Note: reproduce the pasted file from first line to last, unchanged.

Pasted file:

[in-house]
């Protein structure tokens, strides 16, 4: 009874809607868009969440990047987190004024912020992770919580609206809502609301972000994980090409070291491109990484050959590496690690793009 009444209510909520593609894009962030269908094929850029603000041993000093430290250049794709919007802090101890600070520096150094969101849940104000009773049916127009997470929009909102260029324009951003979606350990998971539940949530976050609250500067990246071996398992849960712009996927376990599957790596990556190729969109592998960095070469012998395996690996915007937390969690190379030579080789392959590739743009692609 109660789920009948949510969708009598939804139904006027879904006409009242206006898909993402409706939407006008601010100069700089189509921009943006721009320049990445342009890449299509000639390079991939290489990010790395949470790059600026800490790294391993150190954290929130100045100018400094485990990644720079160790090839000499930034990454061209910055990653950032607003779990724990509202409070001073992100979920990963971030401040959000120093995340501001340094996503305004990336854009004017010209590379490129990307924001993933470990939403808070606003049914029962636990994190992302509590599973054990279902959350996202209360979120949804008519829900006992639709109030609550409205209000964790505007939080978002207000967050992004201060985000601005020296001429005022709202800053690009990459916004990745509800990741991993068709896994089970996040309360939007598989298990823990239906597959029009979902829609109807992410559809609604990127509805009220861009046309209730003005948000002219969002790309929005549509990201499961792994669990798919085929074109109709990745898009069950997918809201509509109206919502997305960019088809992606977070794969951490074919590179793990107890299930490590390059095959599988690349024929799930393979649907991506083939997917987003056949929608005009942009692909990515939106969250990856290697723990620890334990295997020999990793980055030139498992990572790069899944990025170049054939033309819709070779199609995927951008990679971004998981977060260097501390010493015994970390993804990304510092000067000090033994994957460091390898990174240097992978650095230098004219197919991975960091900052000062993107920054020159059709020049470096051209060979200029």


[in-house]
């Protein structure tokens, strides 16, 4: 009874809607868009969440990047987190004024912020992770919580609206809502609301972000994980090409070291491109990484050959590496690690793009 009444209510909520593609894009962030269908094929850029603000041993000093430290250049794709919007802090101890600070520096150094969101849940104000009773049916127009997470929009909102260029324009951003979606350990998971539940949530976050609250500067990246071996398992849960712009996927376990599957790596990556190729969109592998960095070469012998395996690996915007937390969690190379030579080789392959590739743009692609 109660789920009948949510969708009598939804139904006027879904006409009242206006898909993402409706939407006008601010100069700089189509921009943006721009320049990445342009890449299509000639390079991939290489990010790395949470790059600026800490790294391993150190954290929130100045100018400094485990990644720079160790090839000499930034990454061209910055990653950032607003779990724990509202409070001073992100979920990963971030401040959000120093995340501001340094996503305004990336854009004017010209590379490129990307924001993933470990939403808070606003049914029962636990994190992302509590599973054990279902959350996202209360979120949804008519829900006992639709109030609550409205209000964790505007939080978002207000967050992004201060985000601005020296001429005022709202800053690009990459916004990745509800990741991993068709896994089970996040309360939007598989298990823990239906597959029009979902829609109807992410559809609604990127509805009220861009046309209730003005948000002219969002790309929005549509990201499961792994669990798919085929074109109709990745898009069950997918809201509509109206919502997305960019088809992606977070794969951490074919590179793990107890299930490590390059095959599988690349024929799930393979649907991506083939997917987003056949929608005009942009692909990515939106969250990856290697723990620890334990295997020999990793980055030139498992990572790069899944990025170049054939033309819709070779199609995927951008990679971004998981977060260097501390010493015994970390993804990304510092000067000090033994994957460091390898990174240097992978650095230098004219197919991975960091900052000062993107920054020159059709020049470096051209060979200029």